In the Bible and talmudic literature the leviathan (Heb. לִוְיָתָן, livyatan; Ugaritic ltn, presumably pronounced lōtanu, or possibly, lītanu) denotes various marine animals, some real, others legendary, and others again both real and legendary. The word leviathan seems to derive from the root lwy, “to coil,” which is further confirmation of its serpentine form.
In the Bible it is used interchangeably with several other sea monsters – tannin (“dragon”), rahav, and yam (“sea”; of which the last-named alternates with neharim (“flood”) in Hab. 3:8) – all of whom are represented as supernatural enemies of God. This hostility directly reflects a myth widely known in pre-biblical sources of a primordial combat between the creator deity and the forces of the sea, personifying chaos, which the former must overcome to create and control the universe (see Creation).
The Hittites knew it as the struggle between the dragon Illuyankas and the mortal Hupashiyas (Pritchard, Texts, 125–6; COS I, 150–51). In Mesopotamia it appears in several forms, of which the most famous is the battle of Marduk and Tiamat in the creation epic (COS I, 390–402). More relevant is a cylinder seal from Tell Asmar of the 24th century B.C.E., which pictures two men fighting a seven-headed serpent (reproduced in IDB 3, 116).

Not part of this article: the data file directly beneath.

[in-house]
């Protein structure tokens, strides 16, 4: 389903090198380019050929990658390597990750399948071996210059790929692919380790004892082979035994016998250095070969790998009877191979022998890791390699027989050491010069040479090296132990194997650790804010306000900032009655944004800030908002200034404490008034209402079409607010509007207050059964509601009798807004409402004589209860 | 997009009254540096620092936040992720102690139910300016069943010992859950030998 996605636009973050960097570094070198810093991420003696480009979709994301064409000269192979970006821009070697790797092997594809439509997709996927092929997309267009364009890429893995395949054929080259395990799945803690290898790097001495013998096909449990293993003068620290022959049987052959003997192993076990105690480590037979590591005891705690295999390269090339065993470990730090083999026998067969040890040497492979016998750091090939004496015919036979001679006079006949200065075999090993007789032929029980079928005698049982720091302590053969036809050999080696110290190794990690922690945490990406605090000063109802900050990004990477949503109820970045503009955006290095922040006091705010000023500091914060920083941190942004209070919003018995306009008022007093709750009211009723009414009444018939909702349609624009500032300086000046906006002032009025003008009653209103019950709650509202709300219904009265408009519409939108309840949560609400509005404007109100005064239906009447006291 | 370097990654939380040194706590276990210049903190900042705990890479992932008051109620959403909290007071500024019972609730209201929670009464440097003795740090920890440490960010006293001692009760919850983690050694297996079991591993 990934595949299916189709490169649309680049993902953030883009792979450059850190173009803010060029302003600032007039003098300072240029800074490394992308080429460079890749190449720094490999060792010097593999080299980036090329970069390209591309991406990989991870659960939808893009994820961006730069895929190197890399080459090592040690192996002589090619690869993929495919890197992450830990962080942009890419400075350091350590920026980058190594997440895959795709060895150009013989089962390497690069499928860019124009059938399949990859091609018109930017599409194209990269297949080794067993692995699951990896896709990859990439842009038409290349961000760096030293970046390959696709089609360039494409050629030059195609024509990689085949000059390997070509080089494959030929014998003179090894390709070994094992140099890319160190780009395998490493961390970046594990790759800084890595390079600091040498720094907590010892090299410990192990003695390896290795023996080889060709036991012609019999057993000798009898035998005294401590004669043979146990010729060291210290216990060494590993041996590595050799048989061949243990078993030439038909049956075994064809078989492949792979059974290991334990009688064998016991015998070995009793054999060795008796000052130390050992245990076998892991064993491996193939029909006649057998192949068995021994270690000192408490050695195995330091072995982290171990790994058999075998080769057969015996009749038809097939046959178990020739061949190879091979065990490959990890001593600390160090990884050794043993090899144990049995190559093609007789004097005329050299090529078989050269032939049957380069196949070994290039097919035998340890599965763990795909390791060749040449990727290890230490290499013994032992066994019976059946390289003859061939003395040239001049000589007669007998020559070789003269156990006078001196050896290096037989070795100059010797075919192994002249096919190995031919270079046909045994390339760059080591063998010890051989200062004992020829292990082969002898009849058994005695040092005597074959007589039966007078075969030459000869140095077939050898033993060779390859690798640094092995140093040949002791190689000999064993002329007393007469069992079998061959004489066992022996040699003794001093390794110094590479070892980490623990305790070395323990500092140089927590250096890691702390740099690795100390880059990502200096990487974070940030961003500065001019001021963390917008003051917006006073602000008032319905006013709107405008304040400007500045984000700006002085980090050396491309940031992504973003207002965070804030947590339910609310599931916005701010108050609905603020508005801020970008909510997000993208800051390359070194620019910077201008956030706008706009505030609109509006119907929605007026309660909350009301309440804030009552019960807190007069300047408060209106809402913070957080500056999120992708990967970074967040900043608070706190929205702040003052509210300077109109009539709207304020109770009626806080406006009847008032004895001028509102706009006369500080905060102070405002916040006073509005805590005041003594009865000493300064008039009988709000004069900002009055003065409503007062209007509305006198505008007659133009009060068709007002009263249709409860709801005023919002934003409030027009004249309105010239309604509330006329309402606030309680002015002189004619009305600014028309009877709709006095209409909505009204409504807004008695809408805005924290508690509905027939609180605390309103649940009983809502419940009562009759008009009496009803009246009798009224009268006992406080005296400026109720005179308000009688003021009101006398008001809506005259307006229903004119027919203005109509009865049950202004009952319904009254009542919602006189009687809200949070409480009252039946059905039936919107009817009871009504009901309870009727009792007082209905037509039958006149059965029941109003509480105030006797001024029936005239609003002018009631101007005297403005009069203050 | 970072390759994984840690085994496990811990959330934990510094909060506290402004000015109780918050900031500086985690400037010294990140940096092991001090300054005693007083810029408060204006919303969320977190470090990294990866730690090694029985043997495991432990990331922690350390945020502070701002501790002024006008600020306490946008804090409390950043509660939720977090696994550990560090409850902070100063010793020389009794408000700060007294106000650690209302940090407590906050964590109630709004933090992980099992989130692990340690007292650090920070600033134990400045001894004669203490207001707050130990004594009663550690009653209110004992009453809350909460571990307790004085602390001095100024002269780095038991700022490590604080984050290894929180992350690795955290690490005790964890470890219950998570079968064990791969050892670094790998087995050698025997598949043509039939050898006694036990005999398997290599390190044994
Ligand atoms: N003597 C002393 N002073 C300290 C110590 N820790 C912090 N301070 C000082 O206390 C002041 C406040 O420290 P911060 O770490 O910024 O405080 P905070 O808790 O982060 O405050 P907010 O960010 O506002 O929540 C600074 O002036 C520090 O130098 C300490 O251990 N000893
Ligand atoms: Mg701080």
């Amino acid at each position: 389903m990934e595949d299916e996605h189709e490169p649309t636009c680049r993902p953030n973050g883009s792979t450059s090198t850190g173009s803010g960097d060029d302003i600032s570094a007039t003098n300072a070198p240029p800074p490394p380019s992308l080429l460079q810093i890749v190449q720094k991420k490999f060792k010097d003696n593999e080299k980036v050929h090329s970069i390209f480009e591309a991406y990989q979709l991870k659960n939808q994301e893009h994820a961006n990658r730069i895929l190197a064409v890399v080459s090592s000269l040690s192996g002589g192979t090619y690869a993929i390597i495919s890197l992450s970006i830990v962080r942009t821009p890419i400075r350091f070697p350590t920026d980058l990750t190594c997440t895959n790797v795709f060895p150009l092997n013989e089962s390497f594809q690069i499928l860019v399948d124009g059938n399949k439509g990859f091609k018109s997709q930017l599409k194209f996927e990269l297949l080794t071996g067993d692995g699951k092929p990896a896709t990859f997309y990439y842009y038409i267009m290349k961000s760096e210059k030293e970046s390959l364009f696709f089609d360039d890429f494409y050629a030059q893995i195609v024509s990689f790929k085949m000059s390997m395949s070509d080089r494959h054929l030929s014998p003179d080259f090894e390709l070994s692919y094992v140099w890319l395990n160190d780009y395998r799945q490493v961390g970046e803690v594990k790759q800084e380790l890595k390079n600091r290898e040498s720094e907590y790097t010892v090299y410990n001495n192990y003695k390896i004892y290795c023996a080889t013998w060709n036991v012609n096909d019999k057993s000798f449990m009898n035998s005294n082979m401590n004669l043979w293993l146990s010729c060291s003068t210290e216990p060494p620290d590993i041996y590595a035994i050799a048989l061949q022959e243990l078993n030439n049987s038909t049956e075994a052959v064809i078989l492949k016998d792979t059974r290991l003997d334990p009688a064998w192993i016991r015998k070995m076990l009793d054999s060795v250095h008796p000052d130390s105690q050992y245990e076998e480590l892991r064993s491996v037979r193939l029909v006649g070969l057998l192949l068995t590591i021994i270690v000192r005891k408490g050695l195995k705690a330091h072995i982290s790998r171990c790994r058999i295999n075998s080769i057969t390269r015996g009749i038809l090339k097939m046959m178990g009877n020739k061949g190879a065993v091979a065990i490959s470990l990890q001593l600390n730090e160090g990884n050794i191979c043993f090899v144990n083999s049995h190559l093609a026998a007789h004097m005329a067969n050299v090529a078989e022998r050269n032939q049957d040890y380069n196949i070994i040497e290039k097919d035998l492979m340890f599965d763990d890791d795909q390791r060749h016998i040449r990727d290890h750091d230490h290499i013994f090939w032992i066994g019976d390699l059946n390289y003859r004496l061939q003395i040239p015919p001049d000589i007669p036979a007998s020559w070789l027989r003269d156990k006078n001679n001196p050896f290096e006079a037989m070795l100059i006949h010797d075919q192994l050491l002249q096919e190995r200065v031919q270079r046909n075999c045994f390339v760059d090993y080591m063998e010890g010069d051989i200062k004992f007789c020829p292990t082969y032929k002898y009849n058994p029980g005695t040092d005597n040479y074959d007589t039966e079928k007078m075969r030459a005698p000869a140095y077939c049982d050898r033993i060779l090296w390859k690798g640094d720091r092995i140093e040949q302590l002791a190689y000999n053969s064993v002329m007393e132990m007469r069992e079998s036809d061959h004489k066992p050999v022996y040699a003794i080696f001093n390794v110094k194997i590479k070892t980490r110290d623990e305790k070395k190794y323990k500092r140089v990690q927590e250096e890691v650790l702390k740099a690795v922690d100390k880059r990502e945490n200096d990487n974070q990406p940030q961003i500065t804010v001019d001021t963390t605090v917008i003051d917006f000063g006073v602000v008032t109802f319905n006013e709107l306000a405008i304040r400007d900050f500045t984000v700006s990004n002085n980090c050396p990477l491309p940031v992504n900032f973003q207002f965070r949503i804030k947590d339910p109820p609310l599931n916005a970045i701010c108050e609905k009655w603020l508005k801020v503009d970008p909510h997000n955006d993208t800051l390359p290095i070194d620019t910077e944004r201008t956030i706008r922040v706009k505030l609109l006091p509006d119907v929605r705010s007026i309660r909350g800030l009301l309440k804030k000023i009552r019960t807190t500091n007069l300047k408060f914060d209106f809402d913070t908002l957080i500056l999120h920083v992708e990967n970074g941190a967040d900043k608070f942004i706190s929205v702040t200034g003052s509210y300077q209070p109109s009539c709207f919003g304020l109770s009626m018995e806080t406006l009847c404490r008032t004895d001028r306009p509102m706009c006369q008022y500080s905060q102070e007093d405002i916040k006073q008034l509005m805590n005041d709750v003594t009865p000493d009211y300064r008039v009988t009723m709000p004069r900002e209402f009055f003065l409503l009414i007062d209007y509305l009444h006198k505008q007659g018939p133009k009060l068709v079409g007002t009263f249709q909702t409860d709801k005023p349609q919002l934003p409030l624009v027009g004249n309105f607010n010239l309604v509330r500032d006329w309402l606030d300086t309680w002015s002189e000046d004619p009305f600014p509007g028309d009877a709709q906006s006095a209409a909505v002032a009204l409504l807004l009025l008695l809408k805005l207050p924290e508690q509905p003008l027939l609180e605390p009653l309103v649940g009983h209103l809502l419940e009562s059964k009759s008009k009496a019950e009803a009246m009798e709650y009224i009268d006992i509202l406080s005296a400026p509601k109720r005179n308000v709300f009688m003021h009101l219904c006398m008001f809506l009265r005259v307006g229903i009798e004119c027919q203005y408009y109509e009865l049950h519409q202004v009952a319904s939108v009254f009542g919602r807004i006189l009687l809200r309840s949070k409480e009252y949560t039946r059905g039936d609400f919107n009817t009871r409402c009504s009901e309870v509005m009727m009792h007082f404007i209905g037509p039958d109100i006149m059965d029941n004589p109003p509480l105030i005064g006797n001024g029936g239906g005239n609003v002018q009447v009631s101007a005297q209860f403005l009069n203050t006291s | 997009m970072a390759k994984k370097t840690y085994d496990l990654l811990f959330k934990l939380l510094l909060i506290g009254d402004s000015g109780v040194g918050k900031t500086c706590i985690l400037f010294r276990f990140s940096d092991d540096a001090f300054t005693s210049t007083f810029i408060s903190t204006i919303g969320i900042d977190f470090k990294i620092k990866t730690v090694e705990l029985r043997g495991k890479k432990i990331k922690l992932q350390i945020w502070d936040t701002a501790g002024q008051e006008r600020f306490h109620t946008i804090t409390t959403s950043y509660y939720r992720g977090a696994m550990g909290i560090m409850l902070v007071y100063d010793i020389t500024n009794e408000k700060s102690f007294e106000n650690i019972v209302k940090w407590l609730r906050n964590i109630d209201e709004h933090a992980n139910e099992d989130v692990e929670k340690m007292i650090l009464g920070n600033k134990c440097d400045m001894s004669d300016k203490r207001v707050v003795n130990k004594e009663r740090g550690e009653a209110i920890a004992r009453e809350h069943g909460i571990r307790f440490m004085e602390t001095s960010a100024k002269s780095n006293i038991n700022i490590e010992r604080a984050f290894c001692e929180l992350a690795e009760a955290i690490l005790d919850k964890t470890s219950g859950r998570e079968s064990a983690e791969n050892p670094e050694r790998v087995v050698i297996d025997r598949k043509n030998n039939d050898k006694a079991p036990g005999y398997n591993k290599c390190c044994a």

The leviathan itself may have been found in a Mesopotamian incantation designed "to revive a serpent" (see van Dijk in bibliography). The closest Near Eastern parallel to the biblical materials, however, and probably their actual source, is the Ugaritic myth(s) of Baal and Anat pitted against various sea monsters, one of which is named Lotan (Pritchard, op. cit.; COS I, 265). Not only is this merely another form of the name leviathan, but the same epithets used of leviathan are here prefigured of Lotan, e.g., btn brḥ and btn ʿqltn as compared with naḥash bariah and naḥash ʿaqallaton of Isaiah 27:1.
I. Broydé and K. Kohler, in: JE, 8 (1904), 37–39; H. Wallace, in: BA, 11 (1948), 61–68; T.H. Gaster, in: IDB, 1 (1962), 708; 3 (1962), 116; M.D. Cassuto, in: EM, 4 (1962), 485–6; C.H. Gordon, in: A. Altmann (ed.), Biblical Motifs (1966), 1–9; J. van Dijk, in: Orientalia, 38 (1969), 541; Lewysohn, Zool, 155–8 (nos. 178–80), 355 (no. 505); H.L. Ginsberg, Kitvei Ugarit (1936); M.D. Cassuto, Ha-Elah Anat (19532); J. Feliks, Animal World of the Bible (1962), 51, 94, 108; Gutman, in: HUCA, 39 (1968), 219–30. ADD. BIBLIOGRAPHY: C. Uehlinger, in: DDD, 511–15, incl. bibl.; J. Day, in: ABD, 4:295–96.
Source: Encyclopaedia Judaica. © 2008 The Gale Group. All Rights Reserved.